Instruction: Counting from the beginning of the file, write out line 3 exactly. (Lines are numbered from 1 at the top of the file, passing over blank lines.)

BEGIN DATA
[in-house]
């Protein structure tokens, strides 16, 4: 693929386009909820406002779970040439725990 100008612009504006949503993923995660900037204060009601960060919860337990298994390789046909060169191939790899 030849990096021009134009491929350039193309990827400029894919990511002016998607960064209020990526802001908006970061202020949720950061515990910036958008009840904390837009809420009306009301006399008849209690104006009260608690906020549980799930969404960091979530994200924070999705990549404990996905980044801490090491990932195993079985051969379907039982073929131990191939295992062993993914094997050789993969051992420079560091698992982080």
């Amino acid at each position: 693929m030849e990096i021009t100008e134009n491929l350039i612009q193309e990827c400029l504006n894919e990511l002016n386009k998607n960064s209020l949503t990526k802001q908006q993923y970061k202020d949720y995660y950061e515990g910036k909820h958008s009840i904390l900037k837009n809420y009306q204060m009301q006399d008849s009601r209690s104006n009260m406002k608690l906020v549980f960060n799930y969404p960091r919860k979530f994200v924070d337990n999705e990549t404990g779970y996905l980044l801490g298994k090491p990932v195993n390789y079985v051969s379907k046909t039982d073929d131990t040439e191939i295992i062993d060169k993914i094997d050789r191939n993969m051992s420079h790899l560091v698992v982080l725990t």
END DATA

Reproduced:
């Amino acid at each position: 693929m030849e990096i021009t100008e134009n491929l350039i612009q193309e990827c400029l504006n894919e990511l002016n386009k998607n960064s209020l949503t990526k802001q908006q993923y970061k202020d949720y995660y950061e515990g910036k909820h958008s009840i904390l900037k837009n809420y009306q204060m009301q006399d008849s009601r209690s104006n009260m406002k608690l906020v549980f960060n799930y969404p960091r919860k979530f994200v924070d337990n999705e990549t404990g779970y996905l980044l801490g298994k090491p990932v195993n390789y079985v051969s379907k046909t039982d073929d131990t040439e191939i295992i062993d060169k993914i094997d050789r191939n993969m051992s420079h790899l560091v698992v982080l725990t």